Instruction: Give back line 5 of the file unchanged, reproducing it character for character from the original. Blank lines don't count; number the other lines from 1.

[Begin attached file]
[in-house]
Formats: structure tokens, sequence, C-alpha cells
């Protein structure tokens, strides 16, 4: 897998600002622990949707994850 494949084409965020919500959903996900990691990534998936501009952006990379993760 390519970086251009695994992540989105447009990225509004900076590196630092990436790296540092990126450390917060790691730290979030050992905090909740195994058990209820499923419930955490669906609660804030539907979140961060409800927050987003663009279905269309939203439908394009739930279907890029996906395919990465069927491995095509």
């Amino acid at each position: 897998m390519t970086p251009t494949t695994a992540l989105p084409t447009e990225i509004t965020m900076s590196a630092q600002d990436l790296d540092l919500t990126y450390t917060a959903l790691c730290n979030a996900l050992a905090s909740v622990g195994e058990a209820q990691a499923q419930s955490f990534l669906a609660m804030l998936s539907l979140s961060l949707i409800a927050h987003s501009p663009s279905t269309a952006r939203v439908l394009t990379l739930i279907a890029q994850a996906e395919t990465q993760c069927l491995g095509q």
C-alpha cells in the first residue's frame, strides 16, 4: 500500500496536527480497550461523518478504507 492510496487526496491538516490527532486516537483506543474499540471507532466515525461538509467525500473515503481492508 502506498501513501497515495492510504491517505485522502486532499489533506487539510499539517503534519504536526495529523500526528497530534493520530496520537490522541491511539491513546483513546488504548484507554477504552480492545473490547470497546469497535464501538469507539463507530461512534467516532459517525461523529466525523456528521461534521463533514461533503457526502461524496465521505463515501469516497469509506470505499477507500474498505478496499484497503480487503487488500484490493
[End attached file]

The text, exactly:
C-alpha cells in the first residue's frame, strides 16, 4: 500500500496536527480497550461523518478504507 492510496487526496491538516490527532486516537483506543474499540471507532466515525461538509467525500473515503481492508 502506498501513501497515495492510504491517505485522502486532499489533506487539510499539517503534519504536526495529523500526528497530534493520530496520537490522541491511539491513546483513546488504548484507554477504552480492545473490547470497546469497535464501538469507539463507530461512534467516532459517525461523529466525523456528521461534521463533514461533503457526502461524496465521505463515501469516497469509506470505499477507500474498505478496499484497503480487503487488500484490493